The head of Marfin Investment Group (MIG) and former Laiki Bank boss Andreas Vgenopoulos will be questioned by Greek authorities next week, following a request by Cypriot investigators, the Attorney-general Costas Clerides said on Monday.
The questioning is part of investigations into the demise of the island’s second-largest lender in 2013. Vgenopoulos is considered to be a key person of interest in the probe into the collapse of the Cypriot economy.
Speaking to the Cyprus News Agency (CNA), Clerides said that Vgenopoulos’ questioning is set for June 21.
He added that the questioning will be made by a Greek investigator, in the presence of Cypriot investigators who will travel to Athens especially and who “have the right to request clarifications through the (Greek) investigator”.
Cyprus requested Vgenopoulos’ questioning in April 2015, but the former Laiki man managed to stall the process by claiming the alleged offences took place in Athens, and were thus the jurisdiction of Greek authorities.
Greek authorities finally approved a request by Cypriot investigators to have him questioned over a particular investigation relating to Laiki. Investigators, the CNA reported, are expected to question Vgenopoulos on issues relevant to the first criminal case concerning Laiki, which is set for a hearing on June 23 before the Nicosia District Court, where four former high officials of the defunct lender face charges relating to mismanagement.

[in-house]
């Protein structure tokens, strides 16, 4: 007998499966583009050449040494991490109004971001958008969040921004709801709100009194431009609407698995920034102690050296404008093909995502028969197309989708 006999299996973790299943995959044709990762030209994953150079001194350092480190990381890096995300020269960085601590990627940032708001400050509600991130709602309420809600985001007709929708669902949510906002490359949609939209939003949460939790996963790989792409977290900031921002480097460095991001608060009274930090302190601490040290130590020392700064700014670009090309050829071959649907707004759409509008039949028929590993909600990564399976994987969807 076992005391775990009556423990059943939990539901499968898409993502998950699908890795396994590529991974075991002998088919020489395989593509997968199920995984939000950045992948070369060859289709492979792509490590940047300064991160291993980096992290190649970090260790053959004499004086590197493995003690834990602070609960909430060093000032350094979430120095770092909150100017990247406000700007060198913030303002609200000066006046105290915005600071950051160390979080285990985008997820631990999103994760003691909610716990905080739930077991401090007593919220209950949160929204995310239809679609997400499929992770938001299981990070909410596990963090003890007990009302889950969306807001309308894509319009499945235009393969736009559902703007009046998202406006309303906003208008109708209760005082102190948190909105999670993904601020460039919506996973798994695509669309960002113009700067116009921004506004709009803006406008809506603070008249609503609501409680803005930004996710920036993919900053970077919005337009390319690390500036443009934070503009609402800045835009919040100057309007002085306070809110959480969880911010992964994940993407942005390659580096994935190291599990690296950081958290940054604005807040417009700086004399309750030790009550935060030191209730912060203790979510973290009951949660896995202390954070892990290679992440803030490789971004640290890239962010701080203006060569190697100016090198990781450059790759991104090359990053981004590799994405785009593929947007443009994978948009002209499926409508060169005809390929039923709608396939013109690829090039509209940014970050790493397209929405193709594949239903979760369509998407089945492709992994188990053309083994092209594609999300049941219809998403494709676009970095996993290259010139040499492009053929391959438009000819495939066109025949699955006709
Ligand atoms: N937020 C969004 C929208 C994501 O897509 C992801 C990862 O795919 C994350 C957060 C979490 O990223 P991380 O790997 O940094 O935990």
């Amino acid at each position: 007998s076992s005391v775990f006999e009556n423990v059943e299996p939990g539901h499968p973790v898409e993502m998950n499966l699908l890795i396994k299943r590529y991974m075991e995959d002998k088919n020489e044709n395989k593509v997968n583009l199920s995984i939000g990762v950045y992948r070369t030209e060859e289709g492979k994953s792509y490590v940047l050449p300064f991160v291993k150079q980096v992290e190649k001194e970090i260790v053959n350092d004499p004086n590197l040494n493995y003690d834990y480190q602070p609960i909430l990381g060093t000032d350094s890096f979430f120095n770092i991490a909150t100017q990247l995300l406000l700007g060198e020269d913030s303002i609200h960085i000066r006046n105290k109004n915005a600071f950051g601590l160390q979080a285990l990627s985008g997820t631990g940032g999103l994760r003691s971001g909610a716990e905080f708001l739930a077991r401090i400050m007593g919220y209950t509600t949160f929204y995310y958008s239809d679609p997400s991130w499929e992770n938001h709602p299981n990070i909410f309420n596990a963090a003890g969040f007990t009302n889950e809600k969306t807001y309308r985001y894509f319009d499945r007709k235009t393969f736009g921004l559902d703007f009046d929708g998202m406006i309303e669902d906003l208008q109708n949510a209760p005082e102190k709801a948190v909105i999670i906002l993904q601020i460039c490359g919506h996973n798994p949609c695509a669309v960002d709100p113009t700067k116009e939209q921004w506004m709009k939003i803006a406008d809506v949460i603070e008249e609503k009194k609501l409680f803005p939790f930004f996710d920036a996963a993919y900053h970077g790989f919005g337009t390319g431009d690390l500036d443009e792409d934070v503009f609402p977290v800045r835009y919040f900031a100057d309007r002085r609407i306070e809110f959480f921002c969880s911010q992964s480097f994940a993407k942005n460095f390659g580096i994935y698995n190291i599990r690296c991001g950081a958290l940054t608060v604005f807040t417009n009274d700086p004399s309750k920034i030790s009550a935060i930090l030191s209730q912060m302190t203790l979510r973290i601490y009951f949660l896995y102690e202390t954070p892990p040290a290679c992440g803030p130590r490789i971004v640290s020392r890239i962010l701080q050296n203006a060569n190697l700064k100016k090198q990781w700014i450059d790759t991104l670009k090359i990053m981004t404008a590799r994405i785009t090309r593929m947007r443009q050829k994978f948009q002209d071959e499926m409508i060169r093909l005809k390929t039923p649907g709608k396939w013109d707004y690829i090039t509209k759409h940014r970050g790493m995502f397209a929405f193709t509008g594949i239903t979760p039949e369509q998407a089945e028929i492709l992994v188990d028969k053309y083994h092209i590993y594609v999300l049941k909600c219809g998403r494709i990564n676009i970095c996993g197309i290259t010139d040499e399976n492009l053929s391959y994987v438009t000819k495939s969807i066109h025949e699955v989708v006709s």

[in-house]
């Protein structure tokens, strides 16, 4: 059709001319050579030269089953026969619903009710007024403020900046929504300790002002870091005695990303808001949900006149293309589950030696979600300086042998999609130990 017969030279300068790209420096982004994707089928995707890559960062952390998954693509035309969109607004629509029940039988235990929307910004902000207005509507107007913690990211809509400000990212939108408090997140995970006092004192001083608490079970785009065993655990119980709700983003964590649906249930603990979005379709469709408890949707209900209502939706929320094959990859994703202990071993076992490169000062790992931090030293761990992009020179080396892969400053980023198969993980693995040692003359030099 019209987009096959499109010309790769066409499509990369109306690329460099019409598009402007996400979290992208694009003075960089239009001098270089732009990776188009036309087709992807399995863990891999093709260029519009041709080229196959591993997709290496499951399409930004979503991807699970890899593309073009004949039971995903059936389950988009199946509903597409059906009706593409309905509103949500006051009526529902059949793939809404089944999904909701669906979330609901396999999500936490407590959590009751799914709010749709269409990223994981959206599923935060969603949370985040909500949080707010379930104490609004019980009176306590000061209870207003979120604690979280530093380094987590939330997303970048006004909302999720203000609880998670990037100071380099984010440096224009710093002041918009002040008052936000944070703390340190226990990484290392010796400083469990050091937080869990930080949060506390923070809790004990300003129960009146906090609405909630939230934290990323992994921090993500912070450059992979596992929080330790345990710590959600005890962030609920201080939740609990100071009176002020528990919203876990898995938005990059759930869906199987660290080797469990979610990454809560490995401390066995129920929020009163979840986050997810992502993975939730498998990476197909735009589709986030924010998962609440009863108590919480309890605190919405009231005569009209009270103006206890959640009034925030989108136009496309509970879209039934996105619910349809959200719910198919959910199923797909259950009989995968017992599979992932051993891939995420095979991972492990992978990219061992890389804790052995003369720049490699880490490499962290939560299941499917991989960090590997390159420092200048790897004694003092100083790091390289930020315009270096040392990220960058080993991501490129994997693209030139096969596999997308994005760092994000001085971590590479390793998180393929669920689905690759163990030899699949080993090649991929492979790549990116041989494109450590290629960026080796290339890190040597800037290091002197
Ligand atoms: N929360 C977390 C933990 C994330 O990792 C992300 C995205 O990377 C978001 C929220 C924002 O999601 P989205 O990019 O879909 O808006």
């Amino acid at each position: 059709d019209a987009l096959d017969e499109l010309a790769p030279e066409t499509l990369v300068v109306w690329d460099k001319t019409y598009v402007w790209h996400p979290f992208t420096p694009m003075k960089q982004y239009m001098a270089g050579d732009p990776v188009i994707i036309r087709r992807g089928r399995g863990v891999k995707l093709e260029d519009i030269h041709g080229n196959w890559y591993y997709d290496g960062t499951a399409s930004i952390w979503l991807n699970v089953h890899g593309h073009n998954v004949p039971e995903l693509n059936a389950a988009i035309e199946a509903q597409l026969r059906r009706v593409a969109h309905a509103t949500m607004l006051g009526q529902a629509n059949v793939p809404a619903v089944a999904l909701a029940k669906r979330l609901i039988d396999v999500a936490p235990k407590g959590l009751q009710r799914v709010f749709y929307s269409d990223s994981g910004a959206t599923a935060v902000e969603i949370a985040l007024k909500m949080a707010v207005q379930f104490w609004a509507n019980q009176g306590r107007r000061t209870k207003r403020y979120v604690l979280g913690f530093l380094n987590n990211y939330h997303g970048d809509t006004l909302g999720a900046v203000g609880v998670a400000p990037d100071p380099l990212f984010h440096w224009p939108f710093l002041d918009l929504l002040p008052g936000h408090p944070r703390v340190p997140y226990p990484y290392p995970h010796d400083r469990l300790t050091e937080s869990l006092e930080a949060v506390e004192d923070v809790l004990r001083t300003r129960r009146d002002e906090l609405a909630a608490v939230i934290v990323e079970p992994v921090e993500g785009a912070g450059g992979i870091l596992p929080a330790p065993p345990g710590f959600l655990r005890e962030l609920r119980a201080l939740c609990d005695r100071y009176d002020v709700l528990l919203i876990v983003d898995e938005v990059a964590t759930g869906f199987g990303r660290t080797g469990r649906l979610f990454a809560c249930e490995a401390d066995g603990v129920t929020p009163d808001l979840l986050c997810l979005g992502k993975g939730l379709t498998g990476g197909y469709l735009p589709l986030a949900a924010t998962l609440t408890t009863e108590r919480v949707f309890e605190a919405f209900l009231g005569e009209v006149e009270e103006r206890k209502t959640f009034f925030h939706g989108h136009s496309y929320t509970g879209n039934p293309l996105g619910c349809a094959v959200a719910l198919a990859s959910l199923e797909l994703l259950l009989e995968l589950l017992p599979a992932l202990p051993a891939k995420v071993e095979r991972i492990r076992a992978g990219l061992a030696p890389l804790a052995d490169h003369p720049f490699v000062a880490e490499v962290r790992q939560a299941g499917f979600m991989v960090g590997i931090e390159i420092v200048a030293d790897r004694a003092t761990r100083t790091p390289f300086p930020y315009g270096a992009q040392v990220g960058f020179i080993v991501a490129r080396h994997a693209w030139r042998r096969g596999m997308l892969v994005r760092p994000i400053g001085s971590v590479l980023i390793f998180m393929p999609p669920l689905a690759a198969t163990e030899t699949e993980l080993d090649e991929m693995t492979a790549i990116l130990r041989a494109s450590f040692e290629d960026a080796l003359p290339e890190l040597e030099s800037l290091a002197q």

The four are Greek nationals Efthymios Bouloutas and Marcos Foros, and Cypriots Panayiotis Kounnis and Neoklis Lysandrou, all of whom are accused of having conspired to mislead investors through public statements and inaccurate account reporting in 2011. Two arrest warrants were issued against Bouloutas and Foros, who are close associates of Vgenopoulos, as they have failed to appear before the court so far.
As regards the two who are wanted by the Greek authorities, Clerides said that they “assured us they are doing everything to find them”.
Meanwhile, Vgenopoulos issued an announcement on Monday claiming that “over the past two weeks there has been a coordinated effort” to make him look like he is guilty or that he will be questioned in connection with the Laiki case.
“The truth is that no case is pending against me either in Greece or in Cyprus and I was simply asked to testify, among several other executives, on the accurate or not display of Greek bonds in the bank’s newsletters during the years 2010 and 2011,” it said.
The announcement said that the newsletters were prepared by external consultants and had been approved by the Cyprus Securities and Exchange Commission.
“The case is therefore procedural,” the announcement said.